MW Programmation works closely with Bumotec on every aspect of its customers’ needs, including the macros, post processors, training and a technical support hotline. While Bumotec provides its customers with initial training on Alphacam if they need it, MW has two training rooms at its headquarters in Malleray, in northern Switzerland, where the company can tailor both basic and advanced courses to individual customers’ requirements.  

Director Marcel Weber gives an example of when the company worked directly with a Bumotec customer to address its need for machining parts by following the profile with a specific tool to create a chamfer. “As the main spindle doesn’t have a rotation frequency, it had to be angular controlled, so we developed a macro to control this all the way along the part.”

Not only are almost all Bumotec machines customized for their individual customers, but each post processor developed by MW for Bumotec is specific to the machine.

“As we use Alphacam to set the machines for creating the tool paths for our customers’ parts, we have four fully trained users, and three other staff are now starting to work with it,” Mr. Brulhart says. “Before a machine goes to the customer, we work on finding the optimum way for it to produce parts, and all the CNC programs are installed on it. The post processor is developed to be a unique driver specific to the CNC controller it’s working with.”      

Bumotec Sales Manager Guy Ballif agrees with Mr. Brulhart that post processors are especially important to prevent crashes. “The cost of repairs to such hi-tech machines would be extremely expensive. All our post processors are produced and checked by MW Programmation, and we always feel very confident about pressing the ‘start’ button, knowing the post processor will accurately translate the instructions from Alphacam into the specific requirements of our machines.”     

MW Programmation won the Alphacam Outstanding Achievement Award at Vero’s 2012 Global Resellers Conference for its specialist vertical market dominance, its 350 supported customers and for consistently gaining the highest revenue in the reseller channel.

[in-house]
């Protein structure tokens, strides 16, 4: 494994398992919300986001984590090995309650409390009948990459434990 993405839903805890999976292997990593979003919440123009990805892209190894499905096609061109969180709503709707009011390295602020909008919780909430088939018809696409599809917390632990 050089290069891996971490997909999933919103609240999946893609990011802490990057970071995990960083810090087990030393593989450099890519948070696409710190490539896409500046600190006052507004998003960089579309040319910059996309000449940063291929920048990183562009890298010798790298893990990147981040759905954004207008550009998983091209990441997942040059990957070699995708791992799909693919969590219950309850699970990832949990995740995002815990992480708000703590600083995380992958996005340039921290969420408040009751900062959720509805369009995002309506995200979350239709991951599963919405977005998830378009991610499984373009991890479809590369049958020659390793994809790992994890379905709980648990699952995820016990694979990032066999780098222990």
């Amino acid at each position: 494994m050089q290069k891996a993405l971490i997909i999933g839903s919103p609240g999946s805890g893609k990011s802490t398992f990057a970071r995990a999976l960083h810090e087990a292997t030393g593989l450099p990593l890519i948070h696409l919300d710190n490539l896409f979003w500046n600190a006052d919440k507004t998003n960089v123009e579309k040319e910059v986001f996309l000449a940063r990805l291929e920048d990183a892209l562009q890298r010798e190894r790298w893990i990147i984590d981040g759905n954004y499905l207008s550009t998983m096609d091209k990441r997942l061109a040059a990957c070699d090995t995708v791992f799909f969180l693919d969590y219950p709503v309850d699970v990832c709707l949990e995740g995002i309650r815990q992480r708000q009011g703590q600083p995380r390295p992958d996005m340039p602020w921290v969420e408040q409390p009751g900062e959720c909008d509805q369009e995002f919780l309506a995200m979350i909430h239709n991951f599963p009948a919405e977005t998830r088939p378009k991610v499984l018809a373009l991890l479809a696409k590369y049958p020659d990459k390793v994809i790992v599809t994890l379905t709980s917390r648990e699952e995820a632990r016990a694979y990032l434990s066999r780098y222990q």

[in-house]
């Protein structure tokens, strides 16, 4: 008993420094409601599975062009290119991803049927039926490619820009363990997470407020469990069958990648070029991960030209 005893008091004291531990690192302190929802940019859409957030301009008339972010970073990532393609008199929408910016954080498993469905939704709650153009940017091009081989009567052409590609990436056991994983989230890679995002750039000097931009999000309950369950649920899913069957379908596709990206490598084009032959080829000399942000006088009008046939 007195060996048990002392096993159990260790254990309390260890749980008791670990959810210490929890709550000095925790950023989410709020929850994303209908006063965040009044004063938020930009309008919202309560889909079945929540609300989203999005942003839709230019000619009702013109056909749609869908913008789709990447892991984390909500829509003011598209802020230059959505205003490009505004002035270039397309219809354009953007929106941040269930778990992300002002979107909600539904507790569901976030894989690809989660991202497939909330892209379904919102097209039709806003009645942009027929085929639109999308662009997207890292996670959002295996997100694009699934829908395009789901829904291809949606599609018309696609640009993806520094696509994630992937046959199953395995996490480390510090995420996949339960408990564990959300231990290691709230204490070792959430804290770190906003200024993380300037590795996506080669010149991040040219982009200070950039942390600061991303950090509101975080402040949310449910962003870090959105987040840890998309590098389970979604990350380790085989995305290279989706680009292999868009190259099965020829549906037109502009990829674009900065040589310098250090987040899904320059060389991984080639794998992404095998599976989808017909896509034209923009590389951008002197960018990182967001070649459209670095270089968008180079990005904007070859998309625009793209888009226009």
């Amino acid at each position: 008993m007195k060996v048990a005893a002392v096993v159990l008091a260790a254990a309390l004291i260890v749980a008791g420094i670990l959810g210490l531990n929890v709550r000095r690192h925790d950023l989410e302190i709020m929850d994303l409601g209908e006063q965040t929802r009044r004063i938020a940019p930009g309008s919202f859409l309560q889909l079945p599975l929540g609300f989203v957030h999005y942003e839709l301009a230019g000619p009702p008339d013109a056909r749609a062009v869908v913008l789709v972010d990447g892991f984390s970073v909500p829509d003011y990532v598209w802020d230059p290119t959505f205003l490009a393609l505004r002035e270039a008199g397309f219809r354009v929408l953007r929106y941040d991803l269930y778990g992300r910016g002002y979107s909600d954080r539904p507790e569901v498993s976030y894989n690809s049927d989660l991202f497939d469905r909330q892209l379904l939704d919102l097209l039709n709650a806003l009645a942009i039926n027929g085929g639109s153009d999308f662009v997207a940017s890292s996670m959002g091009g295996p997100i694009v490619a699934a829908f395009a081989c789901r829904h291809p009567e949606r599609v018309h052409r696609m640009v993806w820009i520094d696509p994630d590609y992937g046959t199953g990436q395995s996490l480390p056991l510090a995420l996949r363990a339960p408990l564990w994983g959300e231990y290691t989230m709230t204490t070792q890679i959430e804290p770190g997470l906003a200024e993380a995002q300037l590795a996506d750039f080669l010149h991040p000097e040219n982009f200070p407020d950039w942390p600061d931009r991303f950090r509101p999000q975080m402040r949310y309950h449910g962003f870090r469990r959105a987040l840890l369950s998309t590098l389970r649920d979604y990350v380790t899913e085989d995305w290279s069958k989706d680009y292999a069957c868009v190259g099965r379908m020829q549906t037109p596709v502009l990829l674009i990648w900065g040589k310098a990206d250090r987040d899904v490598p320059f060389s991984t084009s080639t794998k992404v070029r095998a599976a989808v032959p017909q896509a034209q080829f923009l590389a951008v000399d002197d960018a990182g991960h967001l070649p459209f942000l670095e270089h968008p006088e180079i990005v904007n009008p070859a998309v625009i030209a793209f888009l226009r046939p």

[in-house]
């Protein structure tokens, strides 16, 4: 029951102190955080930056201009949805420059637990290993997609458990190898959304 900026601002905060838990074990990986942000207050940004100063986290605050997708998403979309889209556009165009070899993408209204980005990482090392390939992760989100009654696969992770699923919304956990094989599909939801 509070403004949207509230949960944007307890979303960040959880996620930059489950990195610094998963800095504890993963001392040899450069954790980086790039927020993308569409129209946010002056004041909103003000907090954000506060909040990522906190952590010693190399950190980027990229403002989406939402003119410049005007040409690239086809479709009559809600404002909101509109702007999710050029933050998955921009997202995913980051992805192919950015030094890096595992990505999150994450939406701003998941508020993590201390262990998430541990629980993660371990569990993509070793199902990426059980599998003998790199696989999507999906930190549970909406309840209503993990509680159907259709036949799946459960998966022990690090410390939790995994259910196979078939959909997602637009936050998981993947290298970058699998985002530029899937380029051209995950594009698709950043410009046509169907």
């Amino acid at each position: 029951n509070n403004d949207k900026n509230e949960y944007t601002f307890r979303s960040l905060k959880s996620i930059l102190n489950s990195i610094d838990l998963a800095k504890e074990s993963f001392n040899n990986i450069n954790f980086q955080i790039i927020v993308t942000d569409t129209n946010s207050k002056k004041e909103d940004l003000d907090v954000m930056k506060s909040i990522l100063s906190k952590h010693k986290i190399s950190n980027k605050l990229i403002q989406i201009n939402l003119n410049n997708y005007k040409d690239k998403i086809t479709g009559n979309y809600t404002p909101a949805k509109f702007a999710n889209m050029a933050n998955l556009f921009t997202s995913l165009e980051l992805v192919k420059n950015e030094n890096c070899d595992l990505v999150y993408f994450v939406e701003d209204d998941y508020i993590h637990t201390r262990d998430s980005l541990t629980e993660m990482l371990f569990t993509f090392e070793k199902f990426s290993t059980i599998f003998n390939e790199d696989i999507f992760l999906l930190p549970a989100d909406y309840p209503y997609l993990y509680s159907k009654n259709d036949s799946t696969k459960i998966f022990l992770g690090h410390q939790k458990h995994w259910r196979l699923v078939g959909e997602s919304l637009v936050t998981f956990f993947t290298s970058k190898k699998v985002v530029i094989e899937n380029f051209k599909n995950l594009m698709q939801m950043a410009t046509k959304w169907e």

A recent addition to Alphacam’s functionality is a Waveform 3D Roughing Strategy, which Mr. Weber says will be of particular benefit to the watch industry. “The new high speed machining technique maintains a constant tool cutting load by ensuring consistent tool engagement into the material. The tool moves in a smooth path to avoid sharp changes in direction, maintaining its velocity, dramatically decreasing the machining cycle time.” 

This strategy, which is already proving popular with a number of MW’s 1,000 clients across Switzerland, is superior to the traditional roughing cycle where machinable geometry features are offset—inward or outward—by a stepover. Traditional tool paths have to run slower feeds and speeds because of the variable width-of-cut conditions encountered in corners. Tool load spikes as chip thickness increases in areas where the tool finds more material than it did while cutting in a straight line.

On the strength of its reputation in the watch industry, Bumotec has diversified into producing machines for other sectors requiring micro-machining, including medical, aerospace and jewelry. The company has plans to expand with a new modern factory nearby. 

Mr. Ballif predicts a strong future for Swiss watches, thanks to their long-standing tradition. He says there will always be a market for fine, well-made watches that are accurate to within a second per month. And with such watches being fully mechanical and not electronic, there will always be a need for accurate, micro-machining of the tiny complex parts, programmed with Alphacam.